Citizens of the world are burning out over COVID restrictions.  They want it to end, to take off masks, to go to restaurants and pubs again, to visit with friends without social distancing.  But the virus is tenacious and France once more has gone into lockdown.  Meanwhile, a senator is blistering Dr. Fauci over mask wearing for those who have been vaccinated. This has created an enormous PR problem for governments around the world.  How do they keep the public conforming to sanitation rules.  People don’t care any longer.  Their attitude seems to be, “Let me get sick and be done with it.”   Health authorities are pleading for citizens to stay the course, just for a few months longer.  Some are, many aren’t.  The world has reached a limit of persuasive communication.  Words are falling on deaf ears, and enforcement is nearly impossible. 

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Fads

Fads are tricky times of mass psychology affecting organizations and individuals.  One can ride them for momentary marketing and communications advantage but they come to an end soon enough.  Then, one is left with proceeding in relative obscurity where the company or individual had been before mass enthusiasm.  There is an investing fad now that is going to end badly for many investors but for the moment Wall Street is pumping it for profit.  That is the SPAC, the special purpose acquisition company.  It is a stock-based shell with a time limit to find and merge or purchase a company.  The shell is not real but for the monies it has raised.  The company it merges or buys might not be real either, but could be a concept, as some current SPAC holdings are.  The SPAC is a fad ripe for fraud and the SEC is looking into them but many investors for the moment can’t get enough of them. They are buying into SPACs with blind greed and they aren’t listening to rational voices warning them away.  Fads overtake conservative thinking and spark gold rush mania.  Marketers and communicators should be wary of them and understand what they are getting into before leaping aboard the rush.

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Greenwashing

Environmental groups have filed a complaint with the Federal Trade Commission against oil giant Chevron.  They allege false advertising on Chevron’s part in its claims to be more responsible in climate control.  Chevron says their charge is frivolous.  The protestors assert that oil companies are engaged in greenwashing, making their products look friendlier to earth, air and water than they are.  The FTC has yet to reply but the situation is potentially a PR crisis for large oil companies.  They may need to increase investments in clean energy by massive amounts to satisfy critics — tens of billions instead hundreds of millions.  This won’t sit well with shareholders who might not see a return right away — or ever.  But, Big Oil is one key to getting climate change under control.  The corporations need to reduce emissions at refineries and in fuel they sell.  That won’t be easy and there is little wonder they are accused of slow-walking efforts in cleaning the environment.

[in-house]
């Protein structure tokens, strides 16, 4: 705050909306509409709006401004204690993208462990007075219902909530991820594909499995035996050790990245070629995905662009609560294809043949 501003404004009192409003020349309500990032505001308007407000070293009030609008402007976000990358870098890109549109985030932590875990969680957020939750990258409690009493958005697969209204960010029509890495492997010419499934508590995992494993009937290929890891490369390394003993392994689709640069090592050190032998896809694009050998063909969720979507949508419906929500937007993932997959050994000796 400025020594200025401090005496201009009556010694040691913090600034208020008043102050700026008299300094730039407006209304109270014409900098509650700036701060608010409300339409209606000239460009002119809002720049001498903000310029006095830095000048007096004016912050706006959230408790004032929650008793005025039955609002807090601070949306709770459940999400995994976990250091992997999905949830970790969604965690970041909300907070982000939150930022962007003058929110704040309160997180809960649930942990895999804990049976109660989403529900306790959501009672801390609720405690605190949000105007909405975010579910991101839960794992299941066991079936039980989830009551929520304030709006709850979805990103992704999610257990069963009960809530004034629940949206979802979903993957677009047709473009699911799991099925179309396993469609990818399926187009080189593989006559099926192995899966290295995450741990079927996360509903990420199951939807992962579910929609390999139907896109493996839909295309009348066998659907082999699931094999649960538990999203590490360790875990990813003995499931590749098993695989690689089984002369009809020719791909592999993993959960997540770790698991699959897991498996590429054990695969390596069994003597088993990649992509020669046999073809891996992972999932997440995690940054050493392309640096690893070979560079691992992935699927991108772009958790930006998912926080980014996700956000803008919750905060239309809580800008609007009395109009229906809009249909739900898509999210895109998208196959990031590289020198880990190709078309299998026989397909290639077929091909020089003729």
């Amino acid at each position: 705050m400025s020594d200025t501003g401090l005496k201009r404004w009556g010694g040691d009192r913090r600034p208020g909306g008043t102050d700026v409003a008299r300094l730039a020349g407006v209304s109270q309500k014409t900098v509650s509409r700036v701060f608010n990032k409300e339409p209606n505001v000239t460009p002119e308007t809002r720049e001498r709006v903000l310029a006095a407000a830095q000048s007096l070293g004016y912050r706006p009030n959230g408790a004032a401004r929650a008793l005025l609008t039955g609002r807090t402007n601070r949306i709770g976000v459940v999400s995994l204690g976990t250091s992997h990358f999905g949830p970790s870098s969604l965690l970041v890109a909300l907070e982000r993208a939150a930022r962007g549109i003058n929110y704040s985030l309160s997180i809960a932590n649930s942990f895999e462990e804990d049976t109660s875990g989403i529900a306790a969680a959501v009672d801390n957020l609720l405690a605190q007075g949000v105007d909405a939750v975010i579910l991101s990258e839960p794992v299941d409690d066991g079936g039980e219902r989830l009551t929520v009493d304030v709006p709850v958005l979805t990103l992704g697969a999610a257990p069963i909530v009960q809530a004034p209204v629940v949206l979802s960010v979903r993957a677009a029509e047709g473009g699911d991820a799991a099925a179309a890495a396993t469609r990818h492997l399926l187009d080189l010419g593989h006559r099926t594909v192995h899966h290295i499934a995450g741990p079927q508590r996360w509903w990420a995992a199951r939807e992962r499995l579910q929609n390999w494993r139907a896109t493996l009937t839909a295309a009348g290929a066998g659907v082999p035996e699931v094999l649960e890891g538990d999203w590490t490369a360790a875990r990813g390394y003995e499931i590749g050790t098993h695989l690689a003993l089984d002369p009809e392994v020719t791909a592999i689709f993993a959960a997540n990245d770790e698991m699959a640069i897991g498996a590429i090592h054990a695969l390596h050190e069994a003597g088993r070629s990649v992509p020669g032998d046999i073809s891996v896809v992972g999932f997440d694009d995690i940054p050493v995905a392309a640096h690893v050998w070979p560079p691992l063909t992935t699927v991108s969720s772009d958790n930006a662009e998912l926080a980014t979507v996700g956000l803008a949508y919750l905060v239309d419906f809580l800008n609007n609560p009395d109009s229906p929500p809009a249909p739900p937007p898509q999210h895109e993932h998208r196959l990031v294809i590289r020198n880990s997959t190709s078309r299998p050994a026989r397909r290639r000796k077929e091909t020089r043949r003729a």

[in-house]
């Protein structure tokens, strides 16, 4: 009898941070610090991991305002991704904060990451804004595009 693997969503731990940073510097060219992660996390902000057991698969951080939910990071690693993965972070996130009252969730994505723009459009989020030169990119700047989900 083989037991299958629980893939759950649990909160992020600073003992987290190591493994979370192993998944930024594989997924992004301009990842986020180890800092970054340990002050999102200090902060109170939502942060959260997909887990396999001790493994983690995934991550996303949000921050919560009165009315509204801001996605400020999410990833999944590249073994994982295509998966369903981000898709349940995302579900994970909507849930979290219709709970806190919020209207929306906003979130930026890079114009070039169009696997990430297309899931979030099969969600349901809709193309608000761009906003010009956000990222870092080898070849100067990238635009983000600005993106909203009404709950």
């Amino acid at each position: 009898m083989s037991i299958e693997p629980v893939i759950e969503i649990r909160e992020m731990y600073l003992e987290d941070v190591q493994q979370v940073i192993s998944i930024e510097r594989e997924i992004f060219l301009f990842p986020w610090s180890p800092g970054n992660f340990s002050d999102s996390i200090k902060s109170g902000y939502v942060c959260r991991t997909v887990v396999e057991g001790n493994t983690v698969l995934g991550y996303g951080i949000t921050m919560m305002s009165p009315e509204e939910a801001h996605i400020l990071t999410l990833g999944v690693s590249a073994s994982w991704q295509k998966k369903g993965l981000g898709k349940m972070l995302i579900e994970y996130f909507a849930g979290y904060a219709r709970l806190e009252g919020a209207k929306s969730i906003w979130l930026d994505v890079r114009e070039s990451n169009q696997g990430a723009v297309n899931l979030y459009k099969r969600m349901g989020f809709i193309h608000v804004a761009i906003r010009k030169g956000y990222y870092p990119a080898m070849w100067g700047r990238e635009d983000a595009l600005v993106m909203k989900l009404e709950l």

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Greenwashing

Environmental groups have filed a complaint with the Federal Trade Commission against oil giant Chevron.  They allege false advertising on Chevron’s part in its claims to be more responsible in climate control.  Chevron says their charge is frivolous.  The protestors assert that oil companies are engaged in greenwashing, making their products look friendlier to earth, air and water than they are.  The FTC has yet to reply but the situation is potentially a PR crisis for large oil companies.  They may need to increase investments in clean energy by massive amounts to satisfy critics — tens of billions instead hundreds of millions.  This won’t sit well with shareholders who might not see a return right away — or ever.  But, Big Oil is one key to getting climate change under control.  The corporations need to reduce emissions at refineries and in fuel they sell.  That won’t be easy and there is little wonder they are accused of slow-walking efforts in cleaning the environment.  

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Reputation — Again

 AstraZeneca is having trouble getting its COVID vaccine to market.  Its problem is causing supposed blood clots in recipients.  Once a pharma company gets a bad reputation for its medicine, it is hard to come back.  The onus is on the company to prove that its therapy is safe and effective.  Ireland and the Netherlands aren’t waiting for more data.  They have suspended use of the vaccine as have several other countries.  It now has a reputation for being second best and harmful.  The pharma has a major task to rehabilitate the drug, and it may take months to do so.